Wayne Powell, the Democratic challenger for the 7th Congressional District, portrayed incumbent Eric Cantor as serving his own interests during an Oct. 1 debate.
Cantor, a Republican, is the majority leader of the House of Representatives. Powell held Cantor responsible for fueling a budget impasse with Democrats in April 2011 that came within a day of shutting down the government.
Powell was emotional when his chance came to ask Cantor a prepared question. "This is for my son," he said. Powell’s son is an Army major who has served in Afghanistan.
Then he turned to Cantor.
"Last year when you and the president were in a budget standoff that threatened to shut down the federal government, you voted to continue paying members of Congress, including yourself, in the event of a shutdown," Powell told the majority leader. "At the same time, you voted against a bill which would have -- it would ensure -- that members of the armed services continue to get paid.
"My question is this, Eric: How could you in good conscience vote to continue your own pay but, at the same vote to stop paying our servicemen and women that you voted to send into combat in Afghanistan?"
We decided to check Powell’s facts, which Cantor said were wrong.
Powell’s campaign backed the claim by pointing us to two procedural votes held during heated debates on spending. We’ll take a look at each.
On April 7, 2011, President Barack Obama and Republican leaders were in tense budget negotiations one day before a government shutdown deadline. The GOP was demanding billions in spending cuts in return for passing an appropriations bill. Obama vowed to veto any legislation that contained what he said were harsh GOP demands for cuts in social programs and an end to federal funding for Planned Parenthood.
The Republican-led House sought to ease the pressure that day by proposing a one-week appropriations bill. The legislation would have funded the Department of Defense for a longer time -- through the end of the fiscal year on Sept. 30. Republicans called the measure a "troop funding bill."
Democrats were not to be outdone. During floor debate, they said there was no guarantee Obama would sign the measure. Rep. Bill Owens, D-N.Y., offered an amendment that would ensure troops would continue to be paid if the government closed. Owens never explained how he expected to protect military pay by offering an amendment to a bill he said was likely to be vetoed.
Rep. Harold Rogers, R-Ky., denounced the motion as "purely a political gesture." Rogers said the GOP bill, which he sponsored, already provided "the essential funds for our men and women who are in harm’s way."
Cantor voted against Owens’ motion, along with all but one Republican. But he was in the 247-181 majority, including 15 Democrats, who voted for the underlying bill.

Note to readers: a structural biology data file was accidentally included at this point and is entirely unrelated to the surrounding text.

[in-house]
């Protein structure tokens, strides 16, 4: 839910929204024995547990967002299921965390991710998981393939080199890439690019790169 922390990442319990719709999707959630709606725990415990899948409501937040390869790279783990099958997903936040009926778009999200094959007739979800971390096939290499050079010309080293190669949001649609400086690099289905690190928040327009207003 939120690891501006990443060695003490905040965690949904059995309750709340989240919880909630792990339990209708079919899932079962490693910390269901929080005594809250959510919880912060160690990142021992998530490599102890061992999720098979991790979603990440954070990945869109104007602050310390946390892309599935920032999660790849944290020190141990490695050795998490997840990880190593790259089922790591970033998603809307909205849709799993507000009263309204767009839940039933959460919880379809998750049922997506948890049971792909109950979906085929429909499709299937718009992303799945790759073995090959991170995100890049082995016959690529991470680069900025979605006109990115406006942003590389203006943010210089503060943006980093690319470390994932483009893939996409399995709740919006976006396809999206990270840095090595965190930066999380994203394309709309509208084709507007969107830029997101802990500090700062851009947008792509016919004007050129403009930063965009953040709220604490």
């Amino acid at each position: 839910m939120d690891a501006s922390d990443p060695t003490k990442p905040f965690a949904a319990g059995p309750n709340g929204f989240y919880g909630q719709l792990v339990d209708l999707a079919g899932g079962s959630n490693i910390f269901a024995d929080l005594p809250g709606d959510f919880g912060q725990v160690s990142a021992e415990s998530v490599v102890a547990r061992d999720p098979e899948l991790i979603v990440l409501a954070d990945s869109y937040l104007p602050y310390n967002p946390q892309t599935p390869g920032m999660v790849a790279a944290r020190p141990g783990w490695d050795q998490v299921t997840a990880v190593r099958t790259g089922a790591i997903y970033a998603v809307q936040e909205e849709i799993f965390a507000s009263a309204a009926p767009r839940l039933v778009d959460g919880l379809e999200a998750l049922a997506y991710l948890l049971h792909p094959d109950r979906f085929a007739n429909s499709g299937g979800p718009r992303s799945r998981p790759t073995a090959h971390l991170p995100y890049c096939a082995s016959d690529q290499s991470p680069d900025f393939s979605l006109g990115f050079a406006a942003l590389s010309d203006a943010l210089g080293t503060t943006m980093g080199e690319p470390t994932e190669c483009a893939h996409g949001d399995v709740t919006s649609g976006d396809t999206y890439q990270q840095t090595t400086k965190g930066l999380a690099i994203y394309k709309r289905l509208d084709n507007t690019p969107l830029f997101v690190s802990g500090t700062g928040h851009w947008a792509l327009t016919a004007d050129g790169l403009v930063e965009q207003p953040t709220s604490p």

So did Cantor really vote against a bill that would have ensured troops get paid, as Powell said?
On April 1, 2011, House Republicans passed a bill directing that its version of budget become law if the Senate did not act on it by April 6. This appeared to violate the U.S. Constitution, which says that both chambers must approve bills before they can become law.
The measure included a provision that would deny pay to members of Congress and the president if a shutdown occurred. This was major public relations point because members of Congress get paid during a shutdown, while most other federal employees do not.
Some Republicans pointed out that, under the constitution, congressional pay cannot be reduced in the middle of a term. To allay concerns, other Republicans suggested they could be paid retroactively when the shutdown ended, like the rest of the federal workforce.
Democrats upped the stakes, seeking an amendment that would bar retro payments to Congress. Then they got a surprise. Rep. Dan Lungren, R-Calif., revealed an email he had received from Obama’s Department of Justice questioning the constitutionality of the Democrats’ motion.
The amendment was defeated on a partisan 236-187 vote. Cantor and all but one Republican voted against it.
Cantor then voted for the underlying bill, which included the problematic ban on paying Congress during a shutdown. It passed the House but died in the Senate.
Both measures -- as dubious as they were -- were attempts to erase the pay protection for congress members in the event of a government shutdown. So to say Cantor was out to protect his paycheck is a big stretch.
A final note
The Democratic amendments at issue were "motions to recommit," a prerogative of the minority party since the 1st Congress. They are motions, often procedural, to send a bill back to a committee just before a floor vote on passage of the legislation is held. Both parties, when in the minority, have these motions to "make political statements and try to embarrass the majority for partisan advantage," according to David Wolfensberger, an expert on parliamentary rules and former Republican staffer on the House Rules Committee.
Powell said that Cantor, during the threat of a government shutdown last year, voted to ensure Congress would continue to be paid and against offering the same protection to members of the military.
But Powell got it backwards. Cantor, during a period of high political gamesmanship, supported Republican legislation that, in the event of shutdown, would have continued military pay and withheld paychecks for Congress members. He simply opposed two procedural efforts by Democrats that would have given them some bragging rights.
Powell’s charge was not off-the-cuff. It came during a portion of a debate when he got to ask Cantor a direct question. Powell, in comments leading up to his query, said he’d given plenty of thought to what he’d ask. That suggests he had time to check all the facts.
Powell should take heat for ridiculously distorting Cantor’s votes. So we give his statement our lowest rating -- Pants on Fire.